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Column: Earl of Airlie would have been interesting neighbor for region

Editor's note: Former longtime Daily Globe Editor Ray Crippen died Dec. 27, 2015. We will continue to publish previously run "Isn't That Something" columns on Saturdays, until further notice, as a tribute to Crippen and his knowledge of local and...

Editor’s note: Former longtime Daily Globe Editor Ray Crippen died Dec. 27, 2015. We will continue to publish previously run “Isn’t That Something” columns on Saturdays, until further notice, as a tribute to Crippen and his knowledge of local and regional history. The following column first appeared April 1, 2006.

WORTHINGTON - It would have been interesting through the passing decades.

Oh, I think it would have been fun - to have a family from British nobility living among us.

If someone said, “Put up your dukes,” Nobles County would have had its own great Duke to send into the ring.

This nearly happened.

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Kinbrae, which first was named Airlie, was the first depot on the railroad planned from Heron Lake to the Black Hills. It was 1879; in 1876, Gen. Custer said there was gold in those hills. Many people wanted to go, but there was no railroad.

This is where the British noble family comes in. David Graham Drummond, head of clan Ogilvy and 10th Earl of Airlie, had become president of the Dundee Land & Improvement Co. This was the Dundee in Scotland. The Scottish company bought a large tract in northeast Nobles County.

David - Lord Ogilvy - had great plans for the Kinbrae site. Oh, a three-story hotel, bigger than anything at Worthington. A grain elevator. Broad, paved streets. Shade trees. Lord Ogilvy sent a Yale professor, among several others, to visit Kinbrae and to write a report. It was thought the Lord and his Lady might come to Kinbrae, maybe build a manor house along the shore of Clear Lake.

I judge David Ogilvy was a good guy. He was so popular with the company that, after they had named the Nobles County depot Airlie, they named another depot Airlie in Pipestone County. One Airlie had to have its name changed.

Alas. As the Scottish poet wrote, “The best-laid plans of mice and men. …” David Ogilvy was 53 years old when the plan for Nobles County was unveiled. Fewer than 24 months later, he was dead.

The noble title, the castle in Scotland, the Dundee land company - everything - was willed to new, 11th Earl of Airlie, David William Stanley Ogilvy. (All the Ogilvys are first-named David.)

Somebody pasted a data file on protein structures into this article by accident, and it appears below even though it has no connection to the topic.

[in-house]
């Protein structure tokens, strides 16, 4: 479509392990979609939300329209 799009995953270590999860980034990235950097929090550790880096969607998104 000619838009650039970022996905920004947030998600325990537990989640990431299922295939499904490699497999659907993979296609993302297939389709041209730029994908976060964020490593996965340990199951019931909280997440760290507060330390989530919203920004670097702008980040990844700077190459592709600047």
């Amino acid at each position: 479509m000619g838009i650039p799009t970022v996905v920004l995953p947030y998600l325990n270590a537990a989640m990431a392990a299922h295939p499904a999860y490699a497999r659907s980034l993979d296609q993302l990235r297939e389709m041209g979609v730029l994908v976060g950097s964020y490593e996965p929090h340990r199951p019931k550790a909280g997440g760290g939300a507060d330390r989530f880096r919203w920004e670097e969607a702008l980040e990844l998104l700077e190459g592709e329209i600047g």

The problem was, at this time it was England that had an army in Afghanistan fighting for freedom and all such. David William Stanley was an officer in service of her majesty, Queen Victoria, and David William Stanley was not able to pick up the reins of the Dundee Land & Improvement Co.

The whole plan fell through. The new Lord David Ogilvy never got to Nobles County.

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He was a great guy in his turn. From Afghanistan, Britain sent an army to South Africa. David William Stanley was a lieutenant colonel, 44 years old. He was killed June 11, 1900, leading his regiment in a charge at the Battle of Diamond Hill in which he succeeded in saving the British artillery. He fought in that battle along with Winston Churchill.

Back home, they mourned and they built a towering red brick monument to the colonel’s memory. It stands at Airlie still.

If we had the Ogilvys in Nobles County today, the current lord is David George Patrick Coke Ogilvy, 13th Earl of Airlie, born March 9, 1926. (Of course I don’t know why they named him Coke and not Pepsi.)

If he were living among us, if he had a manor house here - Now this is true. These are stories he could tell.

His wife, the Countess, DCVO, is one of two Ladies of Queen Elizabeth’s Bedchamber.

Lady of the Bedchamber.

David George, who has a seat in the House of Lords, is one from The Queen’s Bodyguard for Scotland, Royal Company of Archers, President of the Council and Silver Stick for Scotland.

Isn’t that something?

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The whole family history is like this. The Ogilvys did (and do) live at Airlie Castle. In 1639, while the first Earl was gone to fight for King Charles I, the Campbell clan sent its army to take Airlie castle. The countess was warned. She was in her ninth month of pregnancy. She gathered up her small children and walked 40 miles to Dundee, where she gave birth to a new daughter.

The Campbell clan burned out the castle. It was said the Earl was left “without even a rooster to crow the day.”

There is a ballad from that time. I’ll bet we would have learned the words:

“The Burning of the Bonnie House of Airlie.”

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